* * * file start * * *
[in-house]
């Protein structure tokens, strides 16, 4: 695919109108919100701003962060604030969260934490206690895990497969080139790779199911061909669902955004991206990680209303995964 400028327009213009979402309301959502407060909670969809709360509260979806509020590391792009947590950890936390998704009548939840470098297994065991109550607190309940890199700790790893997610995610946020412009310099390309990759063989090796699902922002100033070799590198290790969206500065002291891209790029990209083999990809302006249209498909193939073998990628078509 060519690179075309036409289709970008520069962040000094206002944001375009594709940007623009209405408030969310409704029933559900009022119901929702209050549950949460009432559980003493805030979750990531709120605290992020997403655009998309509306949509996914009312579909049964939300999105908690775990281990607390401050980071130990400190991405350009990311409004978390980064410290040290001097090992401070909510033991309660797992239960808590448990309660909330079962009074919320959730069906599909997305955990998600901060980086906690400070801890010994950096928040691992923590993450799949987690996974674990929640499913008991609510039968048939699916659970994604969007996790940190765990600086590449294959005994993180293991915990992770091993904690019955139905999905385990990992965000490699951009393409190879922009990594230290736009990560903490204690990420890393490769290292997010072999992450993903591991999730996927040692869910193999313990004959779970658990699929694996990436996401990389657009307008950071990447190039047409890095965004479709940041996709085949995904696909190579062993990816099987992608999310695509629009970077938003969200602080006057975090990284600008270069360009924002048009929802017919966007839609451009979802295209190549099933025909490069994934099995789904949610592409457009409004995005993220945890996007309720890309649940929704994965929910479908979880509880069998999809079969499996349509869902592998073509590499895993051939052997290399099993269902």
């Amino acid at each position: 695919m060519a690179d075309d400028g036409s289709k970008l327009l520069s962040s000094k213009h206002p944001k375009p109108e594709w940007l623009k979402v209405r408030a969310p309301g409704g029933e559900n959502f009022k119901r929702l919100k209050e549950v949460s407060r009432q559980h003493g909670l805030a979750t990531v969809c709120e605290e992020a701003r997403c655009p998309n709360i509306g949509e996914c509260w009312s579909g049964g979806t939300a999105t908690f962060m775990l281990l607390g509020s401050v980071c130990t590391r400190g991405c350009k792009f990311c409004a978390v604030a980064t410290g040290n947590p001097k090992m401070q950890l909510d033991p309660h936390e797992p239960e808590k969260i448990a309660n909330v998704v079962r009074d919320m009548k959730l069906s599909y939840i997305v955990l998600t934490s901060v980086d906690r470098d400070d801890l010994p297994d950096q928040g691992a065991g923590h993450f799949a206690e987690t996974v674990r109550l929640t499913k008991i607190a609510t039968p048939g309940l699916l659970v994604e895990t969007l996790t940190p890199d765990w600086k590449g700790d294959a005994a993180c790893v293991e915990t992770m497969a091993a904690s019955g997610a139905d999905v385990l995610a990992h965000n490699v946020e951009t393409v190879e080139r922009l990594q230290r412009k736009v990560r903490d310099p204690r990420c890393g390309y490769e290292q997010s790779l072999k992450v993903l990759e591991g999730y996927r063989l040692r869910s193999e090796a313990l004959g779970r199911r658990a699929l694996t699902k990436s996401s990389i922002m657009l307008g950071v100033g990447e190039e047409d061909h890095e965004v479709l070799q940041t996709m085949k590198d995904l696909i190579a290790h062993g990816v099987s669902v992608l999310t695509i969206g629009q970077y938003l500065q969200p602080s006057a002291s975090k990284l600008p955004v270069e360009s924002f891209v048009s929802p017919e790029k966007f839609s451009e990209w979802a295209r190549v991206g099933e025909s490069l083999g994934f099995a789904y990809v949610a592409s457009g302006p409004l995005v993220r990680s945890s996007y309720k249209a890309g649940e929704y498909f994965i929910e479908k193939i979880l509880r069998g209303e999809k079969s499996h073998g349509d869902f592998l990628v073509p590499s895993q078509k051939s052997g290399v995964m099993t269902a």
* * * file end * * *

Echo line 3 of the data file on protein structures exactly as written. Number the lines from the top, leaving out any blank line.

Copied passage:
């Amino acid at each position: 695919m060519a690179d075309d400028g036409s289709k970008l327009l520069s962040s000094k213009h206002p944001k375009p109108e594709w940007l623009k979402v209405r408030a969310p309301g409704g029933e559900n959502f009022k119901r929702l919100k209050e549950v949460s407060r009432q559980h003493g909670l805030a979750t990531v969809c709120e605290e992020a701003r997403c655009p998309n709360i509306g949509e996914c509260w009312s579909g049964g979806t939300a999105t908690f962060m775990l281990l607390g509020s401050v980071c130990t590391r400190g991405c350009k792009f990311c409004a978390v604030a980064t410290g040290n947590p001097k090992m401070q950890l909510d033991p309660h936390e797992p239960e808590k969260i448990a309660n909330v998704v079962r009074d919320m009548k959730l069906s599909y939840i997305v955990l998600t934490s901060v980086d906690r470098d400070d801890l010994p297994d950096q928040g691992a065991g923590h993450f799949a206690e987690t996974v674990r109550l929640t499913k008991i607190a609510t039968p048939g309940l699916l659970v994604e895990t969007l996790t940190p890199d765990w600086k590449g700790d294959a005994a993180c790893v293991e915990t992770m497969a091993a904690s019955g997610a139905d999905v385990l995610a990992h965000n490699v946020e951009t393409v190879e080139r922009l990594q230290r412009k736009v990560r903490d310099p204690r990420c890393g390309y490769e290292q997010s790779l072999k992450v993903l990759e591991g999730y996927r063989l040692r869910s193999e090796a313990l004959g779970r199911r658990a699929l694996t699902k990436s996401s990389i922002m657009l307008g950071v100033g990447e190039e047409d061909h890095e965004v479709l070799q940041t996709m085949k590198d995904l696909i190579a290790h062993g990816v099987s669902v992608l999310t695509i969206g629009q970077y938003l500065q969200p602080s006057a002291s975090k990284l600008p955004v270069e360009s924002f891209v048009s929802p017919e790029k966007f839609s451009e990209w979802a295209r190549v991206g099933e025909s490069l083999g994934f099995a789904y990809v949610a592409s457009g302006p409004l995005v993220r990680s945890s996007y309720k249209a890309g649940e929704y498909f994965i929910e479908k193939i979880l509880r069998g209303e999809k079969s499996h073998g349509d869902f592998l990628v073509p590499s895993q078509k051939s052997g290399v995964m099993t269902a």